Will Fusion cache a mysql db installation & other Java tools ?

Discussion in 'MacBook Pro' started by esoda, Nov 21, 2012.

  1. esoda macrumors newbie

    Joined:
    Nov 21, 2012
    #1
    Hi,

    I have bought a 128gb samsung 840 for my 500GB hd/ 8GB ram mac book pro. I do a lot of java development and have such things on it as the following which causes some labor for it:

    JBoss Application server
    Mysql database server & client
    Intellij java development tool (IDE)
    xcode

    I havent installed the ssd yet but am wondering whether I should use fusion or not.

    If I dont use Fusion I guess I would manually put these tools on the SSD. But if I knew fusion would handle them then this would be far easier for me as Im not much of a hardware geek.

    Ive read that fusion figures out the most used apps. But not sure how it would deal with a fully fledged database server ?

    Anyone any ideas suggestions ?

    thanks
     
  2. Mal macrumors 603

    Mal

    Joined:
    Jan 6, 2002
    Location:
    Orlando
    #2
    All Fusion is going to do is look at which files are accessed, and move them. It doesn't know or care what type of files they are, or even if they're data files or an application. Should work fine with the database program.

    jW
     
  3. b0fh666 macrumors 6502a

    b0fh666

    Joined:
    Oct 12, 2012
    Location:
    south
    #3
    not sure if it is a good idea to put database files on SSD... those tend to be big and are written to A LOT, wearing the ssd out pretty fast I suppose.

    cheers
     
  4. leman macrumors 604

    Joined:
    Oct 14, 2008
    #4
    Correction: Fusion works not per-file, but per-block. That is, only frequently accessed parts of files will reside on the SSD, effectively giving you more 'fast' storage space. Besides, it always writes to SSD first and then moves the less frequently accessed blocks to the HDD, not the other way around.

    There is no difference between a database file he uses for development or any other system database file of which OS X has plenty. I have been writing on average gigabytes of data per day on my old Vertex 2 and it was still in perfect shape after 2 years of abuse.
     
  5. Mal macrumors 603

    Mal

    Joined:
    Jan 6, 2002
    Location:
    Orlando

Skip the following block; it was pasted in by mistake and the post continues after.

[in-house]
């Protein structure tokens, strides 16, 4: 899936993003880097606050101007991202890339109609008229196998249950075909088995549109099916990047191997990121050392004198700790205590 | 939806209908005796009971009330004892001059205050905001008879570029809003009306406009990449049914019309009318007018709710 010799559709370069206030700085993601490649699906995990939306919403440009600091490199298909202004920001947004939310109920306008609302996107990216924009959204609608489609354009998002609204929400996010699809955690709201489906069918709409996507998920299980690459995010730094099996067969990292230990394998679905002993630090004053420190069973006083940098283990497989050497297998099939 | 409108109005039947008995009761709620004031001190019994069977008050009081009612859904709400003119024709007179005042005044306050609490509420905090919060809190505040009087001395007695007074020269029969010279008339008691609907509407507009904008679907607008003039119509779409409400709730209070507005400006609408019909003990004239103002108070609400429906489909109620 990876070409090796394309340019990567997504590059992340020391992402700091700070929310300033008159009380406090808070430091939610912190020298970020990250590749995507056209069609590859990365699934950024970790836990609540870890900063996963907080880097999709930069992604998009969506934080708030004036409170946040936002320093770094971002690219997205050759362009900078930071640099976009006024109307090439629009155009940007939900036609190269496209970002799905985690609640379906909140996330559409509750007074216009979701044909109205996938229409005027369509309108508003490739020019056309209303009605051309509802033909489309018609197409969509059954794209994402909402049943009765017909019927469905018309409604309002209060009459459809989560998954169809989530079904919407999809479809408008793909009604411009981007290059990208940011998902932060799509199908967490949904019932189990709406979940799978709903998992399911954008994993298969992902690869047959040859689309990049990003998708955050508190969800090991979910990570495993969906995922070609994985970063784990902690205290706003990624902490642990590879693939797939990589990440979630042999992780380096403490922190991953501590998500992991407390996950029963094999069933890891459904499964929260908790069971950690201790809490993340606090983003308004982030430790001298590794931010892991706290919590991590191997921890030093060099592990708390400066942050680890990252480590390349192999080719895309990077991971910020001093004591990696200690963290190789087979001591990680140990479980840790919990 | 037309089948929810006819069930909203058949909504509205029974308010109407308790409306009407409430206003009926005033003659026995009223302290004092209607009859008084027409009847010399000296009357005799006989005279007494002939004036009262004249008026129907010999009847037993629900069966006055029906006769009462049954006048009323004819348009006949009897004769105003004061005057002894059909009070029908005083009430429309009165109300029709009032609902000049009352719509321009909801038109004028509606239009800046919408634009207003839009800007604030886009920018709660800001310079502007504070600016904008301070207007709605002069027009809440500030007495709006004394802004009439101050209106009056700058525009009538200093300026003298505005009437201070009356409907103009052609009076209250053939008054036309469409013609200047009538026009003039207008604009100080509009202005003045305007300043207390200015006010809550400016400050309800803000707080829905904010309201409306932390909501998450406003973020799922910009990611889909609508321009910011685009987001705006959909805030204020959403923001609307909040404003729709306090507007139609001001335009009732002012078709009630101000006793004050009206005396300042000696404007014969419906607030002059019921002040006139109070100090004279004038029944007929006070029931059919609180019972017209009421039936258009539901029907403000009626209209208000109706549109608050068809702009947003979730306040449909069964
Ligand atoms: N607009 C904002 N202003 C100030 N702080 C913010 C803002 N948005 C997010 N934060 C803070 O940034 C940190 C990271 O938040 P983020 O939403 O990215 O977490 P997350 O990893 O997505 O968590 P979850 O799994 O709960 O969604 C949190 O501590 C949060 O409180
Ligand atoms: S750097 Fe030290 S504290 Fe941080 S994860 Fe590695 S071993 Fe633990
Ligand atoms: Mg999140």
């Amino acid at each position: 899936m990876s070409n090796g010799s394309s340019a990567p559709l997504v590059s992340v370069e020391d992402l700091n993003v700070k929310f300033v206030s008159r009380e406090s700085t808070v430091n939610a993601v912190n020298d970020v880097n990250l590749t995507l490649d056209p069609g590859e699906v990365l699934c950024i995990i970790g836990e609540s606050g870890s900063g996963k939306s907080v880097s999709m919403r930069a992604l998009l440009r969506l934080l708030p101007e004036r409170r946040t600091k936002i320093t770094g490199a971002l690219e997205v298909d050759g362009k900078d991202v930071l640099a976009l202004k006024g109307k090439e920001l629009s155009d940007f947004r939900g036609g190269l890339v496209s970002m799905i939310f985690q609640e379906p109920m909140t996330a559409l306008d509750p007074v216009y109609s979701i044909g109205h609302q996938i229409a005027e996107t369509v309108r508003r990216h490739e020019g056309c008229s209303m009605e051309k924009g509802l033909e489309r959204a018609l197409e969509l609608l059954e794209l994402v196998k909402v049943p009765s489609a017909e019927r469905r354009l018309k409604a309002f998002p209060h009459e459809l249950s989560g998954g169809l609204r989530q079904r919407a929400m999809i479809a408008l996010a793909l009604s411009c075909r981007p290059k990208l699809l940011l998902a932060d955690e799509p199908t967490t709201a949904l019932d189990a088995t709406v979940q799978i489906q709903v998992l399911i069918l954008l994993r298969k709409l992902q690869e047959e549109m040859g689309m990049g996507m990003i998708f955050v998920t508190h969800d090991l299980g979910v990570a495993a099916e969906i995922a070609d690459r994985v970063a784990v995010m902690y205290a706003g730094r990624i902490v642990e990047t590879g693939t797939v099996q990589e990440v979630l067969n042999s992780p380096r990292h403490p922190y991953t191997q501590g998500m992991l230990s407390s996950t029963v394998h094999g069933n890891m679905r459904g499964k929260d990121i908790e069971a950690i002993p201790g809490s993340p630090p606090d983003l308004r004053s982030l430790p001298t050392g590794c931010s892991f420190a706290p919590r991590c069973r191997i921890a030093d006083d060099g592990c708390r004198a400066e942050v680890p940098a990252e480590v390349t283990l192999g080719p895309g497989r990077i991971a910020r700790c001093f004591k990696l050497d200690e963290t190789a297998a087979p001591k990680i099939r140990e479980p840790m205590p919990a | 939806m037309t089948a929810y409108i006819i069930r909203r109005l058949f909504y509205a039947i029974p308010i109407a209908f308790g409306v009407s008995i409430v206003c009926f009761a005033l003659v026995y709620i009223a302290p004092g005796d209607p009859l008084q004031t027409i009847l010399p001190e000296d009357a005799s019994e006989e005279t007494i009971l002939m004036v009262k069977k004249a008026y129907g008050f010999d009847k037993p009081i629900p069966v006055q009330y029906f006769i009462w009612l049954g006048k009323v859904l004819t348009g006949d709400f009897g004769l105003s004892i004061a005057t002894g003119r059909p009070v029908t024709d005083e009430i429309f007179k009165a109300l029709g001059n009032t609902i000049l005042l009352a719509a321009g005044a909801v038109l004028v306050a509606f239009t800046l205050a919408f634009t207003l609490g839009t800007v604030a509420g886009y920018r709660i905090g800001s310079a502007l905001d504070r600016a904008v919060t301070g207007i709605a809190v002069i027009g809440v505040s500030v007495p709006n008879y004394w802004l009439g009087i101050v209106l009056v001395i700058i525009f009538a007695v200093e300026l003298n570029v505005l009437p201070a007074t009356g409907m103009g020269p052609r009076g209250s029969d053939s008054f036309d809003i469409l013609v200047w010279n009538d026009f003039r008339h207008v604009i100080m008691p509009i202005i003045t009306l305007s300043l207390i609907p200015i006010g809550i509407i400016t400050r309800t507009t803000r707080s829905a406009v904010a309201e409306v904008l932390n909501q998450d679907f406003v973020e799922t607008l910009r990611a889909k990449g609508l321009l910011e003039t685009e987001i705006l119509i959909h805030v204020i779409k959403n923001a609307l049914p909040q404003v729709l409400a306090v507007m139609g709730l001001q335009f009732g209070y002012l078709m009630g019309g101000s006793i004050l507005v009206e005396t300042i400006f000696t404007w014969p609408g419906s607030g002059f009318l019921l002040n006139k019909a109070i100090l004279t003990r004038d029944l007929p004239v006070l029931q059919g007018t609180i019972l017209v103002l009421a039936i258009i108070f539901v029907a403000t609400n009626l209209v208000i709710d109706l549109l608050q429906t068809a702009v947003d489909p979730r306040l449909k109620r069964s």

#5
    Fair enough. Doesn't affect the usage as discussed, but separates it even further from what type of files are in use.

    jW
     
  6. throAU macrumors 601

    throAU

    Joined:
    Feb 13, 2012
    Location:
    Perth, Western Australia
    #6
    Better than that, Fusion is BLOCK based.

    It doesn't know or care what the data is, just whether or not it is "hot".

    Hence, it should "work" for any application.
     
  7. esoda thread starter macrumors newbie

    Joined:
    Nov 21, 2012
    #7
    As most of the db queries and results are unique wouldnt it mean that fusion would cache tiny parts of the db that would probably not be used again ?

    What I really want is the whole db to reside on the ssd so that all queries are faster


     
  8. throAU macrumors 601

    throAU

    Joined:
    Feb 13, 2012
    Location:
    Perth, Western Australia
    #8
    The "unique" queries will still be trawling through many of (or most of) the same records in the database to find the data.

    So they will likely be running from cache.

    Swap (if needed) will also be cached by the SSD.

    But... YMMV.


    Caching/tiered storage is generally effective for MOST situations, but it is possible your case is special. I'd test it and find out.
     
  9. leman macrumors 604

    Joined:
    Oct 14, 2008
    #9
    The database indexes/locks and frequently accessed blocks will be probably stored on the SSD, that should be good enough. And if each record in your database has the same probability of being accessed, either all the database or none of it will be stored on the SSD :) Of course, the details of Apple's tiered storage algorithms are pretty much unknown at this point. Usually, such algorithms should do similar or better than manual storage management, because they are based on real stochastic usage patterns (and I bet that its less than 10% of your total data that you actually access on a regular base); but there may be times where you have special needs and the algorithm will have hard time predicting this. A good thing would be to add some sort of priority flag for the files, but than the problem would be communicating this to the underlaying, file-system agnostic Core Storage...
     
  10. esoda thread starter macrumors newbie

    Joined:
    Nov 21, 2012
    #10
    ok great, so it seems Fusion is sounding more and more like the way to go.

    I am also wondering about the software that I am writing. I work on a big java project where binary files get deleted and rebuilt pretty often. Although the binary files get deleted and created after every compile/build I assume fusion will handle all of this too.

    I also run a jboss app server, would Fusion just load all this into the ssd transparently to me ?


     

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